I went rummaging through my poet's suitcase and found a gem of a poem from the late Australian poet, Max Fatchen. Max was born on the Adelaide plains in South Australia in 1920. and grew up on a farm among hayfields and huge Clydesdale horses, which he drove in a plough that made quite crooked furrows (Max's assessment). Max died in 2012.
Max later became a journalist working on Adelaide newspapers and worked throughout Australia and overseas. He most enjoyed writing stories about people. Four decades of writing for children, especially those of primary school age, began in 1966 with 'The River Kings.' He wrote 20 books; his novels appear in seven countries and his poetry throughout the English-speaking world. As well as novels he a collection of short stories and several books of verse for young readers. His verse is frequently included in anthologies. Max had a wry sense of humour and this comes through in a lot of his writing. Since then it has been reprinted numerous times. His children's poems remain popular. I have been a keen collector of his poetry over many years. I am a fan of Fatchen!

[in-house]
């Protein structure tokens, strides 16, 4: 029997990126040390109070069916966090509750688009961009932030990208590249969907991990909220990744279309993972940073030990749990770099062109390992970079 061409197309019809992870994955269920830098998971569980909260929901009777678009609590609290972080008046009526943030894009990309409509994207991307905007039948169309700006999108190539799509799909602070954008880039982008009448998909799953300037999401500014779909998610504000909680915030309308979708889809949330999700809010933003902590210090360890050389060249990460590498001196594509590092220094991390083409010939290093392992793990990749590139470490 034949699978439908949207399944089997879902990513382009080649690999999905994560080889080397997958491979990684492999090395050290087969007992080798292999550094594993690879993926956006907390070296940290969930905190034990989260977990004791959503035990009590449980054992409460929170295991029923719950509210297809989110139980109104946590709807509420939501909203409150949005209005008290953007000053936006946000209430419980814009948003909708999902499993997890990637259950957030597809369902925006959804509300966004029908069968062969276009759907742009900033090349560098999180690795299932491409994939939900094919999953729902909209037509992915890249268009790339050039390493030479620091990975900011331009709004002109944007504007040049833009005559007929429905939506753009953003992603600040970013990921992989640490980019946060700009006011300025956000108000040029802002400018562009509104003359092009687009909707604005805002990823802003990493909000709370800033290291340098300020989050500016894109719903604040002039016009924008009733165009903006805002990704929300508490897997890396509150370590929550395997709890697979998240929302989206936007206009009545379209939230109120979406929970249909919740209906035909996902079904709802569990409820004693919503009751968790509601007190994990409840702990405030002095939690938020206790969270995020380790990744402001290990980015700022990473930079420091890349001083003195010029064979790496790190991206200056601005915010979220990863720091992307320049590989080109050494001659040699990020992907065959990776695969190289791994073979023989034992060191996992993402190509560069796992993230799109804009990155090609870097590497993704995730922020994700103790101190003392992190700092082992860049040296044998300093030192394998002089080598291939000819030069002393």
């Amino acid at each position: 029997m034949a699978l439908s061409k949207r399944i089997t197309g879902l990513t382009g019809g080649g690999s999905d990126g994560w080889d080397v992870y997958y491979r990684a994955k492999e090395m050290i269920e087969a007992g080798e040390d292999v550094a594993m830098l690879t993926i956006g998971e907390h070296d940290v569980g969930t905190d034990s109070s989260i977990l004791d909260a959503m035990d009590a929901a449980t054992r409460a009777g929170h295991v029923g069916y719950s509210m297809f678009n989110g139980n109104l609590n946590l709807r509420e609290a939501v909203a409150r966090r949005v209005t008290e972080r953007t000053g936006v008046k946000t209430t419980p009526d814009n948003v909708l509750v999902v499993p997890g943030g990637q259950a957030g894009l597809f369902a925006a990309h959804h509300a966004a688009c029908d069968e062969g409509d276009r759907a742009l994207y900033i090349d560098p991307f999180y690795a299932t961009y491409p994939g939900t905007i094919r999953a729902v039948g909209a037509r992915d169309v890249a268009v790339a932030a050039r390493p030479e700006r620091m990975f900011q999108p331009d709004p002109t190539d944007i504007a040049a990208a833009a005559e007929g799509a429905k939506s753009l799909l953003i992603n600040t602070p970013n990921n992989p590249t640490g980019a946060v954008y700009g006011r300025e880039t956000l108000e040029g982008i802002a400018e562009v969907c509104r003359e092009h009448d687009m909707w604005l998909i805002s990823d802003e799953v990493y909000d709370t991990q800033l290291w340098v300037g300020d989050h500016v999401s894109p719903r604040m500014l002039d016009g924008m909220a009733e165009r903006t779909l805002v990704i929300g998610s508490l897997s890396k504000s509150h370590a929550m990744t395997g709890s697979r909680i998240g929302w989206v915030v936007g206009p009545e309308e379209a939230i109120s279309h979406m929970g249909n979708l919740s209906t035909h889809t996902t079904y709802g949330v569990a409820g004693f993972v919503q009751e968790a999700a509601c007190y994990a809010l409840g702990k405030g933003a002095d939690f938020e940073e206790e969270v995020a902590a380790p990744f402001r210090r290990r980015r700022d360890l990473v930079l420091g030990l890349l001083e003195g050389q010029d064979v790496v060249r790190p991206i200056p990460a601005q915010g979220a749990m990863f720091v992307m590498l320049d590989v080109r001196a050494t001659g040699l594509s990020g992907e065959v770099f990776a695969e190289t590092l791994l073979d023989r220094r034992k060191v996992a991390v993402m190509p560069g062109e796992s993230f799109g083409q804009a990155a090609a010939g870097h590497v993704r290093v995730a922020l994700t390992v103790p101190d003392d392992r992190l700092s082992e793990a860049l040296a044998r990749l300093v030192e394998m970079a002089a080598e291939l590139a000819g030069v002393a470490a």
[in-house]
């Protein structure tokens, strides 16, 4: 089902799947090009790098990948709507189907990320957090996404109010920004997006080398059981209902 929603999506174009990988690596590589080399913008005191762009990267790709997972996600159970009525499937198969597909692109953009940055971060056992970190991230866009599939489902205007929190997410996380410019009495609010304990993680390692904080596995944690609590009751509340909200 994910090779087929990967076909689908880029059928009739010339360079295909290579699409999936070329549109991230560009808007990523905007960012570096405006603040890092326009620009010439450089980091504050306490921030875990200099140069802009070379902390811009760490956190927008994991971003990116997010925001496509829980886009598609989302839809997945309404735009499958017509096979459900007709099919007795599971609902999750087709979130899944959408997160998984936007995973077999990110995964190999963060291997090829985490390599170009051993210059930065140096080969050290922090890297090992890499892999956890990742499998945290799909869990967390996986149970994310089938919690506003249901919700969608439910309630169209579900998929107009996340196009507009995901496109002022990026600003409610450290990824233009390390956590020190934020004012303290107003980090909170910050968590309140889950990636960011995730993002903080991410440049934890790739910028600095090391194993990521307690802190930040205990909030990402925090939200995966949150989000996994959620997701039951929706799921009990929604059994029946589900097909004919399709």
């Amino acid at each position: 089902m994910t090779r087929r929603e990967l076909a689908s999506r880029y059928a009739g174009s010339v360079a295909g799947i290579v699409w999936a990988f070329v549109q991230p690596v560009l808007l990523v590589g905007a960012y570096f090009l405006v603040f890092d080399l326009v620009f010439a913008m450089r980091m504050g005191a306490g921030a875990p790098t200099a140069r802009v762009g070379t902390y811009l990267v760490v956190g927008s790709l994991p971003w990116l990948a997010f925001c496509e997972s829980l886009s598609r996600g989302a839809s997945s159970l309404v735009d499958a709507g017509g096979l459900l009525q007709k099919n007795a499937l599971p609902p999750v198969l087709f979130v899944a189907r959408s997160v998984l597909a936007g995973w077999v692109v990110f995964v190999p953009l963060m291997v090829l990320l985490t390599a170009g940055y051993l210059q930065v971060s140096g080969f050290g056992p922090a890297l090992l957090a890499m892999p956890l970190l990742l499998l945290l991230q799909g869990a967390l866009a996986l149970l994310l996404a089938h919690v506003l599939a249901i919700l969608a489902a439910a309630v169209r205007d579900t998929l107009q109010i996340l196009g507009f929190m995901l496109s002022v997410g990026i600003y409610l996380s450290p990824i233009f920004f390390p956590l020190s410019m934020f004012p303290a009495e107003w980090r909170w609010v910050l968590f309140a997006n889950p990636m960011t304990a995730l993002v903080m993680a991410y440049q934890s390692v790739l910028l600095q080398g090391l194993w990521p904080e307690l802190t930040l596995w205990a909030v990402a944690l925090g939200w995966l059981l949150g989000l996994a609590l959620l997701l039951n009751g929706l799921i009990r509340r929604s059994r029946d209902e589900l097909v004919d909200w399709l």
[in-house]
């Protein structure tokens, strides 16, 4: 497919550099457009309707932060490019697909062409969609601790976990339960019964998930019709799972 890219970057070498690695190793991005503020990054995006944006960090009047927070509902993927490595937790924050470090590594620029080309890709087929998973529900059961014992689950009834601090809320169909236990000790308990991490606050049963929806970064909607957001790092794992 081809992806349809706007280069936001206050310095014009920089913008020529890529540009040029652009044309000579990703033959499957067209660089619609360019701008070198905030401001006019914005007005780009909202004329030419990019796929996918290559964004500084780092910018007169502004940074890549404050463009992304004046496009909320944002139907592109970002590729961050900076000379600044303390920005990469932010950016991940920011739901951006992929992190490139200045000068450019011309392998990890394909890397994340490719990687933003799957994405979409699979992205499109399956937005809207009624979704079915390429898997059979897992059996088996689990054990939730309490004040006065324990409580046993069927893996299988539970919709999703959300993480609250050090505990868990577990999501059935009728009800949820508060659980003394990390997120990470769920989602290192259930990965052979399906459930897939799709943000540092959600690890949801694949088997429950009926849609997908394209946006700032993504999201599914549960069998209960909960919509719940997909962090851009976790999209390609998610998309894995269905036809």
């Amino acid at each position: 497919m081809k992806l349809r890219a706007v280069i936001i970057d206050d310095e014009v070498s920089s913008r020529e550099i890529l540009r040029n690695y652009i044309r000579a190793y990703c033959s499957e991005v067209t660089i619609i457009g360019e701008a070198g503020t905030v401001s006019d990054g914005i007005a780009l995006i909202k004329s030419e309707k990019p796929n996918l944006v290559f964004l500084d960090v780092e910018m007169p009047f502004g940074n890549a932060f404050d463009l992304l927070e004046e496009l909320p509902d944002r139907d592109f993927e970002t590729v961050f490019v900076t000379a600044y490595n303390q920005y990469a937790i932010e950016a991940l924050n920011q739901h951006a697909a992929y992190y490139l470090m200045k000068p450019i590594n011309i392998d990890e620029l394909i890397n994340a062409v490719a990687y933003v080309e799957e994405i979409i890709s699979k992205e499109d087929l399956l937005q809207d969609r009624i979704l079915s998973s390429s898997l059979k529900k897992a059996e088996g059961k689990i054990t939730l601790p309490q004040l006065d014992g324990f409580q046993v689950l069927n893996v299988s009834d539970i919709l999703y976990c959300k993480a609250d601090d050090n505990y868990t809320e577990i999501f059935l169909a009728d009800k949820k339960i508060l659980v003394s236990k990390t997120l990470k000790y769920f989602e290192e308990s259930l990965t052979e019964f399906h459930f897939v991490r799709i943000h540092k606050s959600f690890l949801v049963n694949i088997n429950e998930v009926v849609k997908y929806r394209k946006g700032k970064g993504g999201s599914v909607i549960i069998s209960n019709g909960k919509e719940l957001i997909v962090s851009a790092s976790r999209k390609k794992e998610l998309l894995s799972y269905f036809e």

The poem I have chosen to share with you today is titled 'Silhouettes' and was part of his children's poetry anthology 'A Paddock of Poems' first published by Omnibus Books in 1987.
I saw a swan in the evening glide
And then another by its side
Then came a line, a feathered fleet
They sailed when moon and water meet
As, one by one and bird by bird,
The glinting waves they gently stirred.
Across the lake their course they set,
Necks curving in a silhouette
Until I could not hear at all,
The drifting music of their call.
But when it came my time to sleep
I counted swans instead of sheep.